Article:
There is a naive belief at the top of government that because the Tories are only a fart’s yard behind Labour in the polls — despite daily manifestations of schism, scandal and incompetence — everything will turn out fine in the end. But this is to ignore the party’s greatest structural weakness: it is clueless in cyberspace. On the social media battlefield, it is fighting with knitting needles against Labour’s laser-guided missiles.
The crude stats are humiliating for Theresa May. Her Twitter and Facebook accounts have 411,000 and 540,000 followers respectively, compared with 1.6 million and 1.4 million for Jeremy Corbyn. His online films and tweets are seen by millions, — many times the number who hang on the Prime Minister’s digital words. This social media deficit will be a serious problem for whoever leads the Conservative party into the next general election because that is where the marginal voters who determine the outcomes of elections and plebiscites are recruited or alienated. David Cameron’s lame jibe from 2009 that ‘too many tweets make a twat’ is redolent of another era, laying him open to the twin charge of casual sexism and techno-politics Luddism.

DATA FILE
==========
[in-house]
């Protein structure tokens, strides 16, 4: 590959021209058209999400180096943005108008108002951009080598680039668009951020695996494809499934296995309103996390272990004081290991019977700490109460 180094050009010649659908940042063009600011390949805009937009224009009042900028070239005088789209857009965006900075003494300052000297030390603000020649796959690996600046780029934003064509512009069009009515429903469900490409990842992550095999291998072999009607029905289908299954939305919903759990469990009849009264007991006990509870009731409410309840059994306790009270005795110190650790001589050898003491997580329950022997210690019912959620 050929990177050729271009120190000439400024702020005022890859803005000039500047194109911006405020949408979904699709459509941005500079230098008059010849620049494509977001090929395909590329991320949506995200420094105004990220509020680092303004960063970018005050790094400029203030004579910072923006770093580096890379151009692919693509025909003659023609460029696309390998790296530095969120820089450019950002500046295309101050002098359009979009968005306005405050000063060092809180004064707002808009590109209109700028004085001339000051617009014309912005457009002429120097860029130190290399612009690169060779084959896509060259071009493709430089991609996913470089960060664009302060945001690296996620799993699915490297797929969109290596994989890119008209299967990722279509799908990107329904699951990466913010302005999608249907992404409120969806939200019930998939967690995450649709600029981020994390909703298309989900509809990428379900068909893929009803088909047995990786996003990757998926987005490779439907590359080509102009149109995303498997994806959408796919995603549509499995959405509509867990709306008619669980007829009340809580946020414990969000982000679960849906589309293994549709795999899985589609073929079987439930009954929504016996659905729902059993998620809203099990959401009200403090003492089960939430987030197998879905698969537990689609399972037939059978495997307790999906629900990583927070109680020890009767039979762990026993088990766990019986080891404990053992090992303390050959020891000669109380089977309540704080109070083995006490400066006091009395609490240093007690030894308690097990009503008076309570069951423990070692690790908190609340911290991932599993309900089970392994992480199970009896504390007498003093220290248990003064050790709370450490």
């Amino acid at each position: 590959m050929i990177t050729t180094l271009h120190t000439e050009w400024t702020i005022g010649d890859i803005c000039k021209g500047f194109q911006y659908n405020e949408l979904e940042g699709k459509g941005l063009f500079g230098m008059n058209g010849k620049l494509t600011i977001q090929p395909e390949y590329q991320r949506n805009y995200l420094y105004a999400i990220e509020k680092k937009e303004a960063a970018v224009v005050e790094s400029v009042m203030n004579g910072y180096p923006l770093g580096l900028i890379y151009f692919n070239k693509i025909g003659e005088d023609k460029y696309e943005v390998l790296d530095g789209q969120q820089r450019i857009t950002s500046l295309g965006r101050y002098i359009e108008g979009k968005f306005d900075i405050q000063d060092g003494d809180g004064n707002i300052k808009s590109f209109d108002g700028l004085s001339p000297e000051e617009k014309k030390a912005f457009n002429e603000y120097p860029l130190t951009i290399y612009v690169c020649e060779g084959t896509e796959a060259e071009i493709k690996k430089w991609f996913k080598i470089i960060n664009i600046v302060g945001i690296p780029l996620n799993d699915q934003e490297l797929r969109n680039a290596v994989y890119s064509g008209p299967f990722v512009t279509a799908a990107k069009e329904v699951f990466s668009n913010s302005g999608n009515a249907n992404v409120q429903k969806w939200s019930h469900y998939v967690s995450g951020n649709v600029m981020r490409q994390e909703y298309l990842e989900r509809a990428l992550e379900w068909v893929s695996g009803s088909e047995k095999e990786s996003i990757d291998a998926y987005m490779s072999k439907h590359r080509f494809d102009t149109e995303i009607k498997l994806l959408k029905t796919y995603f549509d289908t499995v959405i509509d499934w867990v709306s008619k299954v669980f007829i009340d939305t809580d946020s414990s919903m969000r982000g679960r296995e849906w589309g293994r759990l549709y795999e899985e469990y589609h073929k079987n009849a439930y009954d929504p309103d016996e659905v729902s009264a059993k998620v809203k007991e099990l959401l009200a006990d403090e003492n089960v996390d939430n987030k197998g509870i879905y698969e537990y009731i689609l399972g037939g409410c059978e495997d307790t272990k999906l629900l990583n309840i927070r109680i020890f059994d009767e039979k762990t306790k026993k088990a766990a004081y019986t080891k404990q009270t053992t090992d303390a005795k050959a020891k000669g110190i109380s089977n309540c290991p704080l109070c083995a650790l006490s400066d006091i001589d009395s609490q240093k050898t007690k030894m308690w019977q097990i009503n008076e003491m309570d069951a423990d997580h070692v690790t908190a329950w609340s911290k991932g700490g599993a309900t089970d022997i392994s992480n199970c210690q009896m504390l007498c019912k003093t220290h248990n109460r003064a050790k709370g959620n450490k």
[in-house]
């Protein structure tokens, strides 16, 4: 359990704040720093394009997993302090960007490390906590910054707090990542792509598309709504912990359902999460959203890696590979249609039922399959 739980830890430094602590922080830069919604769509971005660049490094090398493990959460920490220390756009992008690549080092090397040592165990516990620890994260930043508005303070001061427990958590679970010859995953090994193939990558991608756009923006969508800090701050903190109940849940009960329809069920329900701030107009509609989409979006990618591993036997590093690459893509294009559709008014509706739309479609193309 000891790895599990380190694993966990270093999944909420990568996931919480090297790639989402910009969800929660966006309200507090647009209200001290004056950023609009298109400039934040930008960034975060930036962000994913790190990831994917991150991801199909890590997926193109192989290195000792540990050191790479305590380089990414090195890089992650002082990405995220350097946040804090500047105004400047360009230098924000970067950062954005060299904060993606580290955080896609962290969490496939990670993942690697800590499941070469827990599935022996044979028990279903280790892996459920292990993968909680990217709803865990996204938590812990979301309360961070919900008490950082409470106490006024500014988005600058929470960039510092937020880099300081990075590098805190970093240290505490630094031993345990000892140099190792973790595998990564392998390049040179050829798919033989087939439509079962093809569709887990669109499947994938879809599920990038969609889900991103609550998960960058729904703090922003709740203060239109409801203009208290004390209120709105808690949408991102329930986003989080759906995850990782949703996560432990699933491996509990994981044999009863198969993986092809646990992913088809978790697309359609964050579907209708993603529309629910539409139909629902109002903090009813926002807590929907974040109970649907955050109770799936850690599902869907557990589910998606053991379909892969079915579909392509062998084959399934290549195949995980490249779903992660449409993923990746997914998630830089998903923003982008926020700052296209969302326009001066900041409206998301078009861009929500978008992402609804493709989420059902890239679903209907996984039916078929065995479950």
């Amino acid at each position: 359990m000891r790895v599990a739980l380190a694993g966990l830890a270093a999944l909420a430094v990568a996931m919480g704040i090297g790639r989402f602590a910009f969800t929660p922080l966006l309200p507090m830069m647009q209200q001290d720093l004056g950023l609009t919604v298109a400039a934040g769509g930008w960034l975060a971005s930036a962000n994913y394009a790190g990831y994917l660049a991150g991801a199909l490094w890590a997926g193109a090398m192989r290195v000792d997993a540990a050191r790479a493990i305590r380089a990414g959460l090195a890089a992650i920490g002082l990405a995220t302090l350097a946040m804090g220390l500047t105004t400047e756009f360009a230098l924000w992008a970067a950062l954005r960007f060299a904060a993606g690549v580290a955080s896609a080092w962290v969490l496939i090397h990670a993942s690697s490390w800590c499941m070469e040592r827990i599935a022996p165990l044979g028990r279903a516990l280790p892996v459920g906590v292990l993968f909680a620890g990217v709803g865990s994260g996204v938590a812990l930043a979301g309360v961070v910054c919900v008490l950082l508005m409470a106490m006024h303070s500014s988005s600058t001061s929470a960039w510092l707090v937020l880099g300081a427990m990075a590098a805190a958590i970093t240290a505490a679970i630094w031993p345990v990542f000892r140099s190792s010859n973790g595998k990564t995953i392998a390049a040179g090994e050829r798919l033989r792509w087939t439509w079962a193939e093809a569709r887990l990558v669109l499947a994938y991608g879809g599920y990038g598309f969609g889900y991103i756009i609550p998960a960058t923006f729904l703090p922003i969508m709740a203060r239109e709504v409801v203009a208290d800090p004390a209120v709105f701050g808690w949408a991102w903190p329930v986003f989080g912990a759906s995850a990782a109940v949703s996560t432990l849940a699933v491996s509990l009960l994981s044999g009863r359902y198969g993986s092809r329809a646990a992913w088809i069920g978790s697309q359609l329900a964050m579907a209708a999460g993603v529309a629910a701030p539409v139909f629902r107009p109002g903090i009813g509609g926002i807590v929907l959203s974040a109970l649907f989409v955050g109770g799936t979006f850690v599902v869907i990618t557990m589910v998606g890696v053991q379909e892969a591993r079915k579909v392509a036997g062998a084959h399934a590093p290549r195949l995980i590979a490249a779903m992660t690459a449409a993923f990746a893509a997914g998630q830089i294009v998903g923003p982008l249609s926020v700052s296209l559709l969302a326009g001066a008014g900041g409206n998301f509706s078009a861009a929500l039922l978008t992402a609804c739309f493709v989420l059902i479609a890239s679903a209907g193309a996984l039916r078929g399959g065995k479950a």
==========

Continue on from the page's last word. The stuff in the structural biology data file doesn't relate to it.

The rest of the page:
What makes the Conservatives’ digital frailties all the more extraordinary was that it was Tory technocrats who won the Brexit referendum. The eureka moment of Vote Leave’s campaign was when director Dominic Cummings decided to deliver a small number of simple messages — mainly that dubious though effective one about Brexit liberating £350 million a week for the NHS — to people shown by data analytics to be the most persuadable. He set up the campaign as if it were a hedge fund staffed by rocket scientists who would be rewarded for finding systems that made the most effective use of the £7 million budget allowed by the rules for wooing voters.